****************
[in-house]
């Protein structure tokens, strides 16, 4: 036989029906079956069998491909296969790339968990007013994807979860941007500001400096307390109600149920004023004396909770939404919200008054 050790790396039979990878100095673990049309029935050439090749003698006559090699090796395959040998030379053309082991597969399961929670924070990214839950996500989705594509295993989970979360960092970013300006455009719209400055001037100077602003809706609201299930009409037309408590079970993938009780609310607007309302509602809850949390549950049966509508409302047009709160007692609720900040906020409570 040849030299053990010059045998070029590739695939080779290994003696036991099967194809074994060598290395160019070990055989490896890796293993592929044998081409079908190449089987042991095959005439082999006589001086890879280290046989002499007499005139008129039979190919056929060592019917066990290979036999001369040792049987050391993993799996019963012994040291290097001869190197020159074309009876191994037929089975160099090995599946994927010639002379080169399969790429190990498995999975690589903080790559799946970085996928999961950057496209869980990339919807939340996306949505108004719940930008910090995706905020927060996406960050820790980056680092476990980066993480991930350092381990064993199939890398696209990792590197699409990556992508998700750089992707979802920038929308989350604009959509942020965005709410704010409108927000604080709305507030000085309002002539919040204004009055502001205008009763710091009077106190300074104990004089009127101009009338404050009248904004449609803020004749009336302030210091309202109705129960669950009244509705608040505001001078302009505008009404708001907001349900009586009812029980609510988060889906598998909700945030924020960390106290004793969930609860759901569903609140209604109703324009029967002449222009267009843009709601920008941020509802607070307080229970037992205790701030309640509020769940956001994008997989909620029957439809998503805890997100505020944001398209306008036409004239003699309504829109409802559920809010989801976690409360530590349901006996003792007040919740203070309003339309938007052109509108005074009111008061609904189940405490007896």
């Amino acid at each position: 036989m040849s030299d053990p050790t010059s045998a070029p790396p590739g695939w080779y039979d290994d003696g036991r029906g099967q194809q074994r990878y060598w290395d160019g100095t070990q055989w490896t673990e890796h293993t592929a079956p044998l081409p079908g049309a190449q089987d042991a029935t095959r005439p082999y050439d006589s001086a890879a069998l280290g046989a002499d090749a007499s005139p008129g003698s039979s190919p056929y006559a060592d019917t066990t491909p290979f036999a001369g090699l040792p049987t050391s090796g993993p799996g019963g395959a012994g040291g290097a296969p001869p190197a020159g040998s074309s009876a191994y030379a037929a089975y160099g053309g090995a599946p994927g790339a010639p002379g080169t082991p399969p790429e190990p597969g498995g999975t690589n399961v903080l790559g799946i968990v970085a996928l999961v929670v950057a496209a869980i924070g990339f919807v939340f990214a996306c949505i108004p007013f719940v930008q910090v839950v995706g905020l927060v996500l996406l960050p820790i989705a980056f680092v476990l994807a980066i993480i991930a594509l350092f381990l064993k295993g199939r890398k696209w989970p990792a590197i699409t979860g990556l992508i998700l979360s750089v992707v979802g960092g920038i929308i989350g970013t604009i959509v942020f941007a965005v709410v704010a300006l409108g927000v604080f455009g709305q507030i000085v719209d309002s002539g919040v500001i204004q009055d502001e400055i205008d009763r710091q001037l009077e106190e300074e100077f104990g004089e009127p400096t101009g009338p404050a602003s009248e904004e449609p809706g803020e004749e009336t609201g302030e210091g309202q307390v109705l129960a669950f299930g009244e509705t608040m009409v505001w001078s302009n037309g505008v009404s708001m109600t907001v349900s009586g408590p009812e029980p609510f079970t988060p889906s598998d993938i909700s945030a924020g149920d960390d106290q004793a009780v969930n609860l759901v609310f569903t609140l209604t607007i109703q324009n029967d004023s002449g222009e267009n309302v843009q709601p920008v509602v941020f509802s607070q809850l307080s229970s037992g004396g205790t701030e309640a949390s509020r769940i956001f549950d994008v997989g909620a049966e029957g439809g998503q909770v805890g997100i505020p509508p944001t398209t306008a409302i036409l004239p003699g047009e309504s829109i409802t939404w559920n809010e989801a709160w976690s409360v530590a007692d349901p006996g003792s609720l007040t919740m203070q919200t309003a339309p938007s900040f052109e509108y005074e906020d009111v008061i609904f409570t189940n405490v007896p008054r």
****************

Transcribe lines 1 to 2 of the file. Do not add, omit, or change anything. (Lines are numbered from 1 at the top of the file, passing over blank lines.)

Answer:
[in-house]
């Protein structure tokens, strides 16, 4: 036989029906079956069998491909296969790339968990007013994807979860941007500001400096307390109600149920004023004396909770939404919200008054 050790790396039979990878100095673990049309029935050439090749003698006559090699090796395959040998030379053309082991597969399961929670924070990214839950996500989705594509295993989970979360960092970013300006455009719209400055001037100077602003809706609201299930009409037309408590079970993938009780609310607007309302509602809850949390549950049966509508409302047009709160007692609720900040906020409570 040849030299053990010059045998070029590739695939080779290994003696036991099967194809074994060598290395160019070990055989490896890796293993592929044998081409079908190449089987042991095959005439082999006589001086890879280290046989002499007499005139008129039979190919056929060592019917066990290979036999001369040792049987050391993993799996019963012994040291290097001869190197020159074309009876191994037929089975160099090995599946994927010639002379080169399969790429190990498995999975690589903080790559799946970085996928999961950057496209869980990339919807939340996306949505108004719940930008910090995706905020927060996406960050820790980056680092476990980066993480991930350092381990064993199939890398696209990792590197699409990556992508998700750089992707979802920038929308989350604009959509942020965005709410704010409108927000604080709305507030000085309002002539919040204004009055502001205008009763710091009077106190300074104990004089009127101009009338404050009248904004449609803020004749009336302030210091309202109705129960669950009244509705608040505001001078302009505008009404708001907001349900009586009812029980609510988060889906598998909700945030924020960390106290004793969930609860759901569903609140209604109703324009029967002449222009267009843009709601920008941020509802607070307080229970037992205790701030309640509020769940956001994008997989909620029957439809998503805890997100505020944001398209306008036409004239003699309504829109409802559920809010989801976690409360530590349901006996003792007040919740203070309003339309938007052109509108005074009111008061609904189940405490007896």